Several users have reported that they are experiencing database crashes due to the new code added for compatibility with OWA_SEC operations. This code checks for an incoming Basic authentication header and, if one is present, decodes it and passes it to the OWA via a PL/SQL anonymous block containing two assignment statements. Unfortunately, if this statement is executed after a RESET_PACKAGE operation, PL/SQL will occasionally crash, taking down that database process and returning a 3113 error to mod_owa.
The symptoms can range from repeated challenges to log in to the site, even after you've logged in, to repeated "Internal Server Errors". In all observed cases, enabling the mod_owa diagnostic log reveals that the OCI is returning 3113 error codes (an ORA-3113 means that the connection to the database server has been severed, either because of a network outage or, as in this case, because the database server has crashed). Internally, the database is crashing with an ORA-600 error and dumping a core file.
The problem occurs sometimes when executing the assignment statements needed to set the OWA package globals for USER_ID and PASSWORD (these are where the OWA_SEC functions get the values from). Originally, I had included these two lines with the CGI environment call, thus:
begin OWA.INIT_CGI_ENV(:ecount, :namarr, :valarr); OWA.USER_ID := :usr; OWA.PASSWORD := :pwd; end;
This was efficient and saved me from requiring an extra round-trip to the database. The code is needed to maintain compatibility with OAS behavior used my many sites.
Alas, users started to see crashes as a result of this change. I discovered that by moving these lines ahead of the INIT_CGI_ENV call, it avoided the crash in many, but not all, situations. Finally, I moved the two lines completely out of this block and into a separate database operation, and this seemed to "cure" the problem for all cases known at that time:
begin OWA.USER_ID := :usr; OWA.PASSWORD := :pwd; end;
The problem has been observed on database versions as early as 8.0.5 and as recent as 8.1.7. The problem is certainly a bug in the PL/SQL engine. To date, the bug has not been fixed or even pinpointed. Even after Oracle finds/fixes it, there will be a lot of users who have versions of the database that still have this defect.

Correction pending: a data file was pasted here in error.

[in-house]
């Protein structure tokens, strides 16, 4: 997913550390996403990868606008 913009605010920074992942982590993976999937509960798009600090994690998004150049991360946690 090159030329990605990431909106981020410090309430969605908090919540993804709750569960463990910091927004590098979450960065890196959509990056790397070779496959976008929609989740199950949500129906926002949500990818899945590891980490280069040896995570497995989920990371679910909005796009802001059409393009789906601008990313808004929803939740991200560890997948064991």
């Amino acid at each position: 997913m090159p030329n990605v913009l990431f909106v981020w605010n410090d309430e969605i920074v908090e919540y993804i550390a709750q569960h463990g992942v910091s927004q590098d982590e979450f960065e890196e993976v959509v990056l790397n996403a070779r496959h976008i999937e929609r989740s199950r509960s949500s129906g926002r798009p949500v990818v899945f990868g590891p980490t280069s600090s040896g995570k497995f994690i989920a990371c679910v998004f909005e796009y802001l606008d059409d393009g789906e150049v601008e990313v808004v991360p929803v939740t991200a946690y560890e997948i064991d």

Unfortunately, another user has encountered a variant of this same problem, even using the new code. During my earlier testing, I had observed that the bug would not occur provided the assignment statements were not made directly, but were instead made by a procedure that was already in the database. It turned out that the only way to get this particular user running was to make similar modifications. The fix involves adding two APIs to the code of the OWA package.
/* Package specification includes two new APIs: */ procedure SET_USER_ID(USR in varchar2); procedure SET_PASSWORD(PWD in varchar2);
/* Package body includes these implementations: */ procedure SET_USER_ID(USR in varchar2) is begin OWA.USER_ID := USR; end SET_USER_ID; procedure SET_PASSWORD(PWD in varchar2) is begin OWA.PASSWORD := PWD; end SET_PASSWORD;
Indeed, the package should probably have these APIs anyway, rather than requiring callers to do direct assignment statements.
On the mod_owa side, a corresponding change is also needed to the PL/SQL block:
begin OWA.SET_USER_ID(:usr); OWA.SET_PASSWORD(:pwd); end;
The change separating the two lines appears to enable most users to avoid the problem. If you're not lucky enough to be one of them, I have no other option to offer you other than to require you to make PL/SQL-side source modifications, rebuild the package, and then flip the switch that causes mod_owa to run in this alternate mode. That switch is the oracle_alt directive SETSEC, which you can use in your Location configuration as follows:
oracle_alt OWA SETSEC
I've logged a bug against PL/SQL and the database team is investigating the problem. I've also asked the iAS team to update the OWA packages so that they contain these new APIs out-of-the-box. At this point, there's not much more I can do about the problem.